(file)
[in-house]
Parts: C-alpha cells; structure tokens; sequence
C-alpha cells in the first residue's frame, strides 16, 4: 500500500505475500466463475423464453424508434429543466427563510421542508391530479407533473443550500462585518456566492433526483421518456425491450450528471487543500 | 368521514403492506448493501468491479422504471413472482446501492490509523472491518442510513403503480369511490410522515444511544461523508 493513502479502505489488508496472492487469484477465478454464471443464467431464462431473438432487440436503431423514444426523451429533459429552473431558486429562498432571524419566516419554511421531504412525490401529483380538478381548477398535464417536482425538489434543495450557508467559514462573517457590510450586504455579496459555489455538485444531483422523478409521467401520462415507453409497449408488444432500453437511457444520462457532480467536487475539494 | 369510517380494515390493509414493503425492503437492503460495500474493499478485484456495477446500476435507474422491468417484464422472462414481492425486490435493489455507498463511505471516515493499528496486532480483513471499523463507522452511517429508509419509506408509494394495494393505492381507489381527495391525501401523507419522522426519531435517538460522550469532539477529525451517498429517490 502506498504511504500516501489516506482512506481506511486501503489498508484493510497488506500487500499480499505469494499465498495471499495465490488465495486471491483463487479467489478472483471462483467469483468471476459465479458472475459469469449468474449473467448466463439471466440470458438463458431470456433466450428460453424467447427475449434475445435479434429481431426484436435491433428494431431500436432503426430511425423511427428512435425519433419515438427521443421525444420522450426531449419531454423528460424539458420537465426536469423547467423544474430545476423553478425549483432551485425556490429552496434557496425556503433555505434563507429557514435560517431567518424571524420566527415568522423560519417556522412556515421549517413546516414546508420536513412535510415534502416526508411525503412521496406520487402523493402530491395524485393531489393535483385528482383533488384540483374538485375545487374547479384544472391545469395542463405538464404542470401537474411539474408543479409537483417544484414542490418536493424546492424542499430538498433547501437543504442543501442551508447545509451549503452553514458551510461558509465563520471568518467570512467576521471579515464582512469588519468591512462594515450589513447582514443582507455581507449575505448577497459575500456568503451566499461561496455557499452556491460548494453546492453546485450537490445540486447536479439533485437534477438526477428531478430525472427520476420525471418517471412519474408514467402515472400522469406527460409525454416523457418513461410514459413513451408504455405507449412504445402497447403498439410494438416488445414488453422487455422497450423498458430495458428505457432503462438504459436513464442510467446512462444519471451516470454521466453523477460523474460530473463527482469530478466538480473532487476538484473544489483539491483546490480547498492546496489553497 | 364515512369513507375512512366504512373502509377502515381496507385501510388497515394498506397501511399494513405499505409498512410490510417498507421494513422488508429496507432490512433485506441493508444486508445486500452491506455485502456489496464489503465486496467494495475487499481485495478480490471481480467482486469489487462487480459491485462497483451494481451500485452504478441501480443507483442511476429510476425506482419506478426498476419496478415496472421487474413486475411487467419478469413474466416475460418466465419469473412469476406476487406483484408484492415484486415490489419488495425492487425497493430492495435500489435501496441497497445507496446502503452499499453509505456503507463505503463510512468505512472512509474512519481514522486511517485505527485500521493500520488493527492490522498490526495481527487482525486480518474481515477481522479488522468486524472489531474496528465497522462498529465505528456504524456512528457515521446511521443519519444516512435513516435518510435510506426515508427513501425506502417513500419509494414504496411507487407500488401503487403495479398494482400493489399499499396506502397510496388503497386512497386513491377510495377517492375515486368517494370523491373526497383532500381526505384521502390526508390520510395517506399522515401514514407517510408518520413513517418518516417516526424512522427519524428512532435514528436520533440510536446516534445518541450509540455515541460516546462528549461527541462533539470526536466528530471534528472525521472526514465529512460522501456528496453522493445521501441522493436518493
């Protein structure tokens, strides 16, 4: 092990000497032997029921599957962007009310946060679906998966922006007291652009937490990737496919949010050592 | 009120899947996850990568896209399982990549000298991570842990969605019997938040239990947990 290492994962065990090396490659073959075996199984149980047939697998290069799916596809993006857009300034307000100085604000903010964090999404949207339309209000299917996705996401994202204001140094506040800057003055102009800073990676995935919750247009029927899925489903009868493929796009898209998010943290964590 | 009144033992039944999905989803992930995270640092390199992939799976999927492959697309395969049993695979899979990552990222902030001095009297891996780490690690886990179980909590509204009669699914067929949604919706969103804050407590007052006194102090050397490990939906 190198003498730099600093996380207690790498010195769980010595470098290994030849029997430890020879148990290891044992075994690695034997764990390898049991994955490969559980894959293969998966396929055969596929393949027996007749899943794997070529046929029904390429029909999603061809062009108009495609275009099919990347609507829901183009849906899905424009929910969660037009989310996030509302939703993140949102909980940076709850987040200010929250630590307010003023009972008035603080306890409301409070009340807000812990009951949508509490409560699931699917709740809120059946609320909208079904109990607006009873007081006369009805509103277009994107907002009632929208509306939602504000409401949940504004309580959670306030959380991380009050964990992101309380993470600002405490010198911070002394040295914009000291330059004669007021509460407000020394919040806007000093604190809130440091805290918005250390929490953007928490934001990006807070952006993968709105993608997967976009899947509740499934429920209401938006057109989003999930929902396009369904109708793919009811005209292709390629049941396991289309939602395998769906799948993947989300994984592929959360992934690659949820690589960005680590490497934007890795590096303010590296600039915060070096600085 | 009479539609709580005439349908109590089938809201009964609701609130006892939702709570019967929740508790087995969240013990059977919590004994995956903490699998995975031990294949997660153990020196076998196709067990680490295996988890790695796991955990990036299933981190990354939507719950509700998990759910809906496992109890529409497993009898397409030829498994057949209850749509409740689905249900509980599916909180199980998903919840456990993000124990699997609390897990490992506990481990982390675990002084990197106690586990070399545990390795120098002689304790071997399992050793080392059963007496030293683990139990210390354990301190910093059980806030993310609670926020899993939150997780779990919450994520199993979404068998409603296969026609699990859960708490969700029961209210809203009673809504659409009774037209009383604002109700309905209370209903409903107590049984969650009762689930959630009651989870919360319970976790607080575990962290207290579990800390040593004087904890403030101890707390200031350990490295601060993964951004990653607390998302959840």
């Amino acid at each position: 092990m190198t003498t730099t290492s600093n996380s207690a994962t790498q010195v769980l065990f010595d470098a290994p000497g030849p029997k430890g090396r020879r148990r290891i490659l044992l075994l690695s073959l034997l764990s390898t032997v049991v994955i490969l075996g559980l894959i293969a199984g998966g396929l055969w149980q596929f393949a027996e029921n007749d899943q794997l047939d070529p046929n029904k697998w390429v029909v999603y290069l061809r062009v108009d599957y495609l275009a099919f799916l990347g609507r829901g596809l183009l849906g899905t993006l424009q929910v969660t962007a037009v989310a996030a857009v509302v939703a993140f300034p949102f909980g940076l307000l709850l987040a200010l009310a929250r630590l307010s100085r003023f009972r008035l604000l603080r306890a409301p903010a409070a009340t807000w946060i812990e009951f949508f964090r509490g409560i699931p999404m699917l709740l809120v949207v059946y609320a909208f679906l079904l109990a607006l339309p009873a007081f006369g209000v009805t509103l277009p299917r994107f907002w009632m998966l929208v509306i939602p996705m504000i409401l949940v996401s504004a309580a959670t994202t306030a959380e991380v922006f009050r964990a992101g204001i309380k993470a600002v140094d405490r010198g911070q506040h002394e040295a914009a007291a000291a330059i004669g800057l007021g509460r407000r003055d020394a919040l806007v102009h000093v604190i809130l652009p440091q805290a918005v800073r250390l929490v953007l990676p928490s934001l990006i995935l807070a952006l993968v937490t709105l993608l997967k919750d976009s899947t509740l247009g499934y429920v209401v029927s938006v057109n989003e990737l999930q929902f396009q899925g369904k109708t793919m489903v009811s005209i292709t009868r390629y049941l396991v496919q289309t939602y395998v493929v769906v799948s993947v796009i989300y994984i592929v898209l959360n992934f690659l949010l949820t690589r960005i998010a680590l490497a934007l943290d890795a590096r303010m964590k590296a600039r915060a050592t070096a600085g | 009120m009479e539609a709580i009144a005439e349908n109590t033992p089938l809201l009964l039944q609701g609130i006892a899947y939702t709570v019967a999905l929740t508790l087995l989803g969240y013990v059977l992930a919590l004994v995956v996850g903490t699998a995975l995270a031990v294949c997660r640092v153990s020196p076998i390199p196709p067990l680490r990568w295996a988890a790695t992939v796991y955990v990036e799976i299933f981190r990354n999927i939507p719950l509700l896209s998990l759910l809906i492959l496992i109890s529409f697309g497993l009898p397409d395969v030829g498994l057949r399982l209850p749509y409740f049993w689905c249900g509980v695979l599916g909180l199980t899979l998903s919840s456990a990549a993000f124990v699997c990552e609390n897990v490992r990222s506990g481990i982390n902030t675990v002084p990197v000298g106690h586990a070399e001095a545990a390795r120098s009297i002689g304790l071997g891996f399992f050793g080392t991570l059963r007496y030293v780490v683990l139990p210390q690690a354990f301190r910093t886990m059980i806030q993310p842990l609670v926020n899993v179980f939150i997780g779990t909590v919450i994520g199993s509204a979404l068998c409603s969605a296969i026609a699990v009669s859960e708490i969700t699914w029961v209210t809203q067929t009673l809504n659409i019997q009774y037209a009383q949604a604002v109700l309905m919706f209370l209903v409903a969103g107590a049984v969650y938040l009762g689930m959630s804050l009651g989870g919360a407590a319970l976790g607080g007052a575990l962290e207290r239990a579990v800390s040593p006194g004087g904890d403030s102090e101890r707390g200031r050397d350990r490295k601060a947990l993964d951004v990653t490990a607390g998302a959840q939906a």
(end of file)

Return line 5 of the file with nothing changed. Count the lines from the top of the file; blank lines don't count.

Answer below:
């Amino acid at each position: 092990m190198t003498t730099t290492s600093n996380s207690a994962t790498q010195v769980l065990f010595d470098a290994p000497g030849p029997k430890g090396r020879r148990r290891i490659l044992l075994l690695s073959l034997l764990s390898t032997v049991v994955i490969l075996g559980l894959i293969a199984g998966g396929l055969w149980q596929f393949a027996e029921n007749d899943q794997l047939d070529p046929n029904k697998w390429v029909v999603y290069l061809r062009v108009d599957y495609l275009a099919f799916l990347g609507r829901g596809l183009l849906g899905t993006l424009q929910v969660t962007a037009v989310a996030a857009v509302v939703a993140f300034p949102f909980g940076l307000l709850l987040a200010l009310a929250r630590l307010s100085r003023f009972r008035l604000l603080r306890a409301p903010a409070a009340t807000w946060i812990e009951f949508f964090r509490g409560i699931p999404m699917l709740l809120v949207v059946y609320a909208f679906l079904l109990a607006l339309p009873a007081f006369g209000v009805t509103l277009p299917r994107f907002w009632m998966l929208v509306i939602p996705m504000i409401l949940v996401s504004a309580a959670t994202t306030a959380e991380v922006f009050r964990a992101g204001i309380k993470a600002v140094d405490r010198g911070q506040h002394e040295a914009a007291a000291a330059i004669g800057l007021g509460r407000r003055d020394a919040l806007v102009h000093v604190i809130l652009p440091q805290a918005v800073r250390l929490v953007l990676p928490s934001l990006i995935l807070a952006l993968v937490t709105l993608l997967k919750d976009s899947t509740l247009g499934y429920v209401v029927s938006v057109n989003e990737l999930q929902f396009q899925g369904k109708t793919m489903v009811s005209i292709t009868r390629y049941l396991v496919q289309t939602y395998v493929v769906v799948s993947v796009i989300y994984i592929v898209l959360n992934f690659l949010l949820t690589r960005i998010a680590l490497a934007l943290d890795a590096r303010m964590k590296a600039r915060a050592t070096a600085g | 009120m009479e539609a709580i009144a005439e349908n109590t033992p089938l809201l009964l039944q609701g609130i006892a899947y939702t709570v019967a999905l929740t508790l087995l989803g969240y013990v059977l992930a919590l004994v995956v996850g903490t699998a995975l995270a031990v294949c997660r640092v153990s020196p076998i390199p196709p067990l680490r990568w295996a988890a790695t992939v796991y955990v990036e799976i299933f981190r990354n999927i939507p719950l509700l896209s998990l759910l809906i492959l496992i109890s529409f697309g497993l009898p397409d395969v030829g498994l057949r399982l209850p749509y409740f049993w689905c249900g509980v695979l599916g909180l199980t899979l998903s919840s456990a990549a993000f124990v699997c990552e609390n897990v490992r990222s506990g481990i982390n902030t675990v002084p990197v000298g106690h586990a070399e001095a545990a390795r120098s009297i002689g304790l071997g891996f399992f050793g080392t991570l059963r007496y030293v780490v683990l139990p210390q690690a354990f301190r910093t886990m059980i806030q993310p842990l609670v926020n899993v179980f939150i997780g779990t909590v919450i994520g199993s509204a979404l068998c409603s969605a296969i026609a699990v009669s859960e708490i969700t699914w029961v209210t809203q067929t009673l809504n659409i019997q009774y037209a009383q949604a604002v109700l309905m919706f209370l209903v409903a969103g107590a049984v969650y938040l009762g689930m959630s804050l009651g989870g919360a407590a319970l976790g607080g007052a575990l962290e207290r239990a579990v800390s040593p006194g004087g904890d403030s102090e101890r707390g200031r050397d350990r490295k601060a947990l993964d951004v990653t490990a607390g998302a959840q939906a």